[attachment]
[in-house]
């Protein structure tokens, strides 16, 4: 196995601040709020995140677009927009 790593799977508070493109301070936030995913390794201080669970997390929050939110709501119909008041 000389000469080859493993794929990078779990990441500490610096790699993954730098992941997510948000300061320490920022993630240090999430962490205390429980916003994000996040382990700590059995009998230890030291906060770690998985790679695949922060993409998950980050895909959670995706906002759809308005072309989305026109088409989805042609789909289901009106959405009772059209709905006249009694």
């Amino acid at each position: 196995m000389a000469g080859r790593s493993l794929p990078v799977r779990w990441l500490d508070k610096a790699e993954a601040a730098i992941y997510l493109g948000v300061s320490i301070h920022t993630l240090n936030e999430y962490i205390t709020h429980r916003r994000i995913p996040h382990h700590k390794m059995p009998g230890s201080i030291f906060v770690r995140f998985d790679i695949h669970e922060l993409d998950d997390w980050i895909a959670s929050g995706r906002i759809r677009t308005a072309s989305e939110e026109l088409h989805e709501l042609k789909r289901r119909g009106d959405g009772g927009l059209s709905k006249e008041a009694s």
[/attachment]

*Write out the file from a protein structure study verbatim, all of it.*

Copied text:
[in-house]
């Protein structure tokens, strides 16, 4: 196995601040709020995140677009927009 790593799977508070493109301070936030995913390794201080669970997390929050939110709501119909008041 000389000469080859493993794929990078779990990441500490610096790699993954730098992941997510948000300061320490920022993630240090999430962490205390429980916003994000996040382990700590059995009998230890030291906060770690998985790679695949922060993409998950980050895909959670995706906002759809308005072309989305026109088409989805042609789909289901009106959405009772059209709905006249009694």
């Amino acid at each position: 196995m000389a000469g080859r790593s493993l794929p990078v799977r779990w990441l500490d508070k610096a790699e993954a601040a730098i992941y997510l493109g948000v300061s320490i301070h920022t993630l240090n936030e999430y962490i205390t709020h429980r916003r994000i995913p996040h382990h700590k390794m059995p009998g230890s201080i030291f906060v770690r995140f998985d790679i695949h669970e922060l993409d998950d997390w980050i895909a959670s929050g995706r906002i759809r677009t308005a072309s989305e939110e026109l088409h989805e709501l042609k789909r289901r119909g009106d959405g009772g927009l059209s709905k006249e008041a009694s």